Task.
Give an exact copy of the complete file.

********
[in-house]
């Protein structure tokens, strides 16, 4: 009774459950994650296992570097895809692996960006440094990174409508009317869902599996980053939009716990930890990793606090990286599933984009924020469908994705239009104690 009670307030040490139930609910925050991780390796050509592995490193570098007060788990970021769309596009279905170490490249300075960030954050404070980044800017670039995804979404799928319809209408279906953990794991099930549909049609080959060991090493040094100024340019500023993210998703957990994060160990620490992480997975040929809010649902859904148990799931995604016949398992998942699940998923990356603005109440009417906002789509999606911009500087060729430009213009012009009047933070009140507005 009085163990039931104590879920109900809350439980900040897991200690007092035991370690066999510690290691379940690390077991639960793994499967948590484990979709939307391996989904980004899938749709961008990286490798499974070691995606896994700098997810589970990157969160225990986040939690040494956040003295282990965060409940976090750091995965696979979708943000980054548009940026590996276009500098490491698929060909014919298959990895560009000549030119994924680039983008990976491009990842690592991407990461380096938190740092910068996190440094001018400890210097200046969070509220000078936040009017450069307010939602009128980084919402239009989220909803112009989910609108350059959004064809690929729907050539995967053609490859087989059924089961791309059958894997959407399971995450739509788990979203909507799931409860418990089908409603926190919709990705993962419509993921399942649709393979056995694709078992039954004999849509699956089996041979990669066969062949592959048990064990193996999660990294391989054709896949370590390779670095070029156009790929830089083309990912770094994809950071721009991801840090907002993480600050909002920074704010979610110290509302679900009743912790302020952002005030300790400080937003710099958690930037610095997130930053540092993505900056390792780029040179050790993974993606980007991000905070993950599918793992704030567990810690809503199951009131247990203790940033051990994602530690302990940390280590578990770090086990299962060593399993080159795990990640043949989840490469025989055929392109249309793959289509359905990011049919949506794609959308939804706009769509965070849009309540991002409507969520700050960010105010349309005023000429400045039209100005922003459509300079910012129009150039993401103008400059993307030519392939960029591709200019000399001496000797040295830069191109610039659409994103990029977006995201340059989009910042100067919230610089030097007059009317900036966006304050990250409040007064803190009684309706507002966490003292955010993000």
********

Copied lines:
[in-house]
């Protein structure tokens, strides 16, 4: 009774459950994650296992570097895809692996960006440094990174409508009317869902599996980053939009716990930890990793606090990286599933984009924020469908994705239009104690 009670307030040490139930609910925050991780390796050509592995490193570098007060788990970021769309596009279905170490490249300075960030954050404070980044800017670039995804979404799928319809209408279906953990794991099930549909049609080959060991090493040094100024340019500023993210998703957990994060160990620490992480997975040929809010649902859904148990799931995604016949398992998942699940998923990356603005109440009417906002789509999606911009500087060729430009213009012009009047933070009140507005 009085163990039931104590879920109900809350439980900040897991200690007092035991370690066999510690290691379940690390077991639960793994499967948590484990979709939307391996989904980004899938749709961008990286490798499974070691995606896994700098997810589970990157969160225990986040939690040494956040003295282990965060409940976090750091995965696979979708943000980054548009940026590996276009500098490491698929060909014919298959990895560009000549030119994924680039983008990976491009990842690592991407990461380096938190740092910068996190440094001018400890210097200046969070509220000078936040009017450069307010939602009128980084919402239009989220909803112009989910609108350059959004064809690929729907050539995967053609490859087989059924089961791309059958894997959407399971995450739509788990979203909507799931409860418990089908409603926190919709990705993962419509993921399942649709393979056995694709078992039954004999849509699956089996041979990669066969062949592959048990064990193996999660990294391989054709896949370590390779670095070029156009790929830089083309990912770094994809950071721009991801840090907002993480600050909002920074704010979610110290509302679900009743912790302020952002005030300790400080937003710099958690930037610095997130930053540092993505900056390792780029040179050790993974993606980007991000905070993950599918793992704030567990810690809503199951009131247990203790940033051990994602530690302990940390280590578990770090086990299962060593399993080159795990990640043949989840490469025989055929392109249309793959289509359905990011049919949506794609959308939804706009769509965070849009309540991002409507969520700050960010105010349309005023000429400045039209100005922003459509300079910012129009150039993401103008400059993307030519392939960029591709200019000399001496000797040295830069191109610039659409994103990029977006995201340059989009910042100067919230610089030097007059009317900036966006304050990250409040007064803190009684309706507002966490003292955010993000």